Putting my money where my mouth is: Supporting Farmworker Health through MCN on #GivingTuesday
On Thursday, like thousands of Americans, I peeled sweet potatoes and smothered them with marshmallows. It’s an odd sort of Thanksgiving dish -- how marshmallows ended up in a side dish, and not a dessert, I don’t know. But what I do know is that I’m not the first person to handle that sweet potato. It was probably first handled by a migrant farmworker in Louisiana, a state that grows half the country’s sweet potatoes.
The farmworker that picked this sweet potato may have been struggling for work this year, because the region posted a horrible harvest, the result of ongoing wet weather early and late in the growing season which caused many plants to rot.
I can also guess that the farmworker is very poor. Sweet potato harvesters are paid based on how many buckets they can harvest. One full bucket gets her about 50 cents. It’s hard to make minimum wage on the piece rate system.
Another thing I can guess is that this worker has probably already moved on. Sweet potato harvest finishes up in late November, after which she will need to find other work, like citrus in Florida. She probably has to move regularly for work, arriving at a new community for a few weeks before moving again.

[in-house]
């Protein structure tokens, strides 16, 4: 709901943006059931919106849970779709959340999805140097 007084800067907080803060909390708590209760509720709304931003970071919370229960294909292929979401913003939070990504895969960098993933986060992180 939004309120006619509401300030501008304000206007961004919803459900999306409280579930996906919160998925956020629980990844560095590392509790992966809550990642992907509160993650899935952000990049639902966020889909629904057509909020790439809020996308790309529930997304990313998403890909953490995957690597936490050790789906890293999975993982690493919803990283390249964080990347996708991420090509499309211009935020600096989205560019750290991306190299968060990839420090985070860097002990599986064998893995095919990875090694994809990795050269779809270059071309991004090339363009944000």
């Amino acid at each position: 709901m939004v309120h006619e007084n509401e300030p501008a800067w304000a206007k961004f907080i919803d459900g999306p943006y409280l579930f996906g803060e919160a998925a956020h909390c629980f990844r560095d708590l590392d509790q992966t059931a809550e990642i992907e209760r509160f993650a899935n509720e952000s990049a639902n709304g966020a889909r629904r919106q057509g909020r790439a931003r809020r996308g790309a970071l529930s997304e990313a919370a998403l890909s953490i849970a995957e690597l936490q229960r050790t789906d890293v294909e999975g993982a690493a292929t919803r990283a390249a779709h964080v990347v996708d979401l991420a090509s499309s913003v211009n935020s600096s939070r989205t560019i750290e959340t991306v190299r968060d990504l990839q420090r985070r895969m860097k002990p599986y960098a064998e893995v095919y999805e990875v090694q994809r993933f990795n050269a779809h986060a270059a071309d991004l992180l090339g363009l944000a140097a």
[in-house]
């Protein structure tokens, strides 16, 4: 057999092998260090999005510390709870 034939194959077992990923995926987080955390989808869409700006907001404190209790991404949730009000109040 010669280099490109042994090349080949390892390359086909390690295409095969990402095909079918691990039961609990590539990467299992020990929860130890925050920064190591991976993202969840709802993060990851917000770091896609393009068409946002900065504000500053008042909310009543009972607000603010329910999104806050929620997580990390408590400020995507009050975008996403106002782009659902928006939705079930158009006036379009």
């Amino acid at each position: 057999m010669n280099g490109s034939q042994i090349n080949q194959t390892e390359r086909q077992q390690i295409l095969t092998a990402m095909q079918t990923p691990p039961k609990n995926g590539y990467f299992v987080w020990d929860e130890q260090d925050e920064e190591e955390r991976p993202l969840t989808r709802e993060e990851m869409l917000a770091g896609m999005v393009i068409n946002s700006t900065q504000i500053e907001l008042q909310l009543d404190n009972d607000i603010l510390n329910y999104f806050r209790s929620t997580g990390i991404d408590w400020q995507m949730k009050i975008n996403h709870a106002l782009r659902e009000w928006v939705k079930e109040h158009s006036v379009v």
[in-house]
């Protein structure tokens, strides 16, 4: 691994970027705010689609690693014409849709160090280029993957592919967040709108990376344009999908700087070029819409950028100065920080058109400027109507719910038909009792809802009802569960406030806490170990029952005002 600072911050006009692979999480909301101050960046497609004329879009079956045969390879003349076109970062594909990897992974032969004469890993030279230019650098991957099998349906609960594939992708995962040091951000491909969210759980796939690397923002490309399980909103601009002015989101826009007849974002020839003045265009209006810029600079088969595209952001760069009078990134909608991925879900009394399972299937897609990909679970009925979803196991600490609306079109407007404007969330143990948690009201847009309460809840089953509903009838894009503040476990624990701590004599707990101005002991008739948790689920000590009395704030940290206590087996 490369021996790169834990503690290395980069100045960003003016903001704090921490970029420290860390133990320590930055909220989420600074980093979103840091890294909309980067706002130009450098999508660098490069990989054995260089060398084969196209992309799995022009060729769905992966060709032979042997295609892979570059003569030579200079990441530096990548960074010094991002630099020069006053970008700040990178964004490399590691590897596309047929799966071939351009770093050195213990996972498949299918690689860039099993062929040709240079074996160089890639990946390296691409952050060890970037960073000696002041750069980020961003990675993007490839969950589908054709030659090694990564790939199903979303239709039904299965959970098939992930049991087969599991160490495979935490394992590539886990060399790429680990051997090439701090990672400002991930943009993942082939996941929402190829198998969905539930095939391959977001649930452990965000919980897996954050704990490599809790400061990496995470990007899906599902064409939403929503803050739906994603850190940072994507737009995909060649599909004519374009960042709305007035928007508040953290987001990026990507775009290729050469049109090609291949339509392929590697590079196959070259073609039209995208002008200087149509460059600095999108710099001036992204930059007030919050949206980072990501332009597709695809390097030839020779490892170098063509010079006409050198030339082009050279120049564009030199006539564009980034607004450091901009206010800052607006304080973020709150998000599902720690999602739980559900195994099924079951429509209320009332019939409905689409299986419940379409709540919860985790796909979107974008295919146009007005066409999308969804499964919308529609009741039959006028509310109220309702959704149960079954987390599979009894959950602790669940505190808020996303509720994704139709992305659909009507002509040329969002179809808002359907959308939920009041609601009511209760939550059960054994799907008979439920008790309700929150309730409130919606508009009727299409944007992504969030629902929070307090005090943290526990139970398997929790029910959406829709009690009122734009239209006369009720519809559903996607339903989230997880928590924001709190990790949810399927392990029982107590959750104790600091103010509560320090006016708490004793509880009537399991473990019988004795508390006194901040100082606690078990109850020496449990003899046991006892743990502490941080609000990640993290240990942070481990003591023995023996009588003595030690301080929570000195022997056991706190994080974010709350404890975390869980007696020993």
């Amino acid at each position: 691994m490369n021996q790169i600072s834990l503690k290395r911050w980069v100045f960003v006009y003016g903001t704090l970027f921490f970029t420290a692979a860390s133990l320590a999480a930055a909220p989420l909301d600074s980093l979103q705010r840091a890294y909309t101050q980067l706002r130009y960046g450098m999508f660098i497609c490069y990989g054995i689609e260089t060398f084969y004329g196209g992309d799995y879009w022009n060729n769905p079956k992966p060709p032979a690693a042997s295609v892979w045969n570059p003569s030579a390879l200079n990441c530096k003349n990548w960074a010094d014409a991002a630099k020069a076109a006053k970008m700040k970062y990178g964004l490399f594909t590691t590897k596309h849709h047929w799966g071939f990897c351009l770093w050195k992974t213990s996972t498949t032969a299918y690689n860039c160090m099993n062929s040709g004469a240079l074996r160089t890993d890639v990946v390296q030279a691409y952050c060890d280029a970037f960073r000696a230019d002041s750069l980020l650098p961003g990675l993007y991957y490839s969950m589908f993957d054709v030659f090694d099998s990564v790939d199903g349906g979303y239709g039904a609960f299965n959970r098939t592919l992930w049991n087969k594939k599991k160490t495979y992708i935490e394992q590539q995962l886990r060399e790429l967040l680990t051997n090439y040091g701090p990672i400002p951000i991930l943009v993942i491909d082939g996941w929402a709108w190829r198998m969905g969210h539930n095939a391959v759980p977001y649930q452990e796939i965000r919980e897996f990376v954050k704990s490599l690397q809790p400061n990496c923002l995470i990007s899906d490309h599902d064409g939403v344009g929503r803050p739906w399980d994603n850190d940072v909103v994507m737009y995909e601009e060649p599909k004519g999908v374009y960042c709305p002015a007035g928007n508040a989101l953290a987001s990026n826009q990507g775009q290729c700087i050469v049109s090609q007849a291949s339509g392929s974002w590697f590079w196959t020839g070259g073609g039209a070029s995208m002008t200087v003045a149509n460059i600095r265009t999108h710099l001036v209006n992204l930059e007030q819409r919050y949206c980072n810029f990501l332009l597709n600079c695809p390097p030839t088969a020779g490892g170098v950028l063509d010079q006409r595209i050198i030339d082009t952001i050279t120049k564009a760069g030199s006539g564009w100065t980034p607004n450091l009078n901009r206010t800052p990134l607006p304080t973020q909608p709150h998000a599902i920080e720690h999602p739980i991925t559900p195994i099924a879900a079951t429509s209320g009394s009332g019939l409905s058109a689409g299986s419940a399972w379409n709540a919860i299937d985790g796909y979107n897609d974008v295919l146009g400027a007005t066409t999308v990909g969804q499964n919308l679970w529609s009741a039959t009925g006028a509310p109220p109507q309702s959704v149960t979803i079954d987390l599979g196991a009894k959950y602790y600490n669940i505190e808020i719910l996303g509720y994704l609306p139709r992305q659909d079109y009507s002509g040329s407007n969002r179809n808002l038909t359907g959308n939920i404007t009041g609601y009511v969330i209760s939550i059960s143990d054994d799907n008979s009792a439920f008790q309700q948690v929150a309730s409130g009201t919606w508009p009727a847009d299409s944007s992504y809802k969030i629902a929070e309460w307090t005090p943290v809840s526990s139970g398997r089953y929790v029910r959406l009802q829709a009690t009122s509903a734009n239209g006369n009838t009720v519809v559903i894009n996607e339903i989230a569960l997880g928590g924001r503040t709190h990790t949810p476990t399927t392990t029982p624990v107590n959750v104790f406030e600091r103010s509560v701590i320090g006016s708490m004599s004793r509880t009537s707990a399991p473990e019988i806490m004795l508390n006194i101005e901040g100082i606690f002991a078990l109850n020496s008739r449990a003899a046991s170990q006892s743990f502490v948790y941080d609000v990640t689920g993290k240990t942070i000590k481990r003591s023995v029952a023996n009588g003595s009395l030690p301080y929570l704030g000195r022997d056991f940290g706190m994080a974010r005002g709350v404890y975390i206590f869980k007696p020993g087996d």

The worker who picked my sweet potato is one of millions of migrant farmworkers who are essential to the filling of our plates but who live far below the poverty line and who are constantly on the move. Many are undocumented, but without them the harvest quite simply wouldn’t happen. Can you imagine such a life on the move, with so much uncertainty, trying to make ends meet? Now, imagine a health crisis in the midst of such a lifestyle. Many migrants need health care, but they run into so many barriers that it’s hard to obtain it. Migrants struggle with similar challenges as other underserved populations regarding access to health care, but face the additional barriers of mobility, language, and cultural differences, lack of familiarity with local health care services, and limited eligibility to publicly and privately funded health care programs. As a result, many ignore their health needs, leading to more complex and costlier health care later down the road.
So, in honor of the anonymous person who first pulled this sweet potato out of the ground, I’m making a donation to Migrant Clinicians Network for #GivingTuesday. My donation supports programs to remove the barriers that migrants face in obtaining and maintaining care for ongoing health issues like diabetes, tuberculosis, and cancer. My hope is that some of you will also stand for health justice and invest in health by making a donation to Migrant Clinicians Network.
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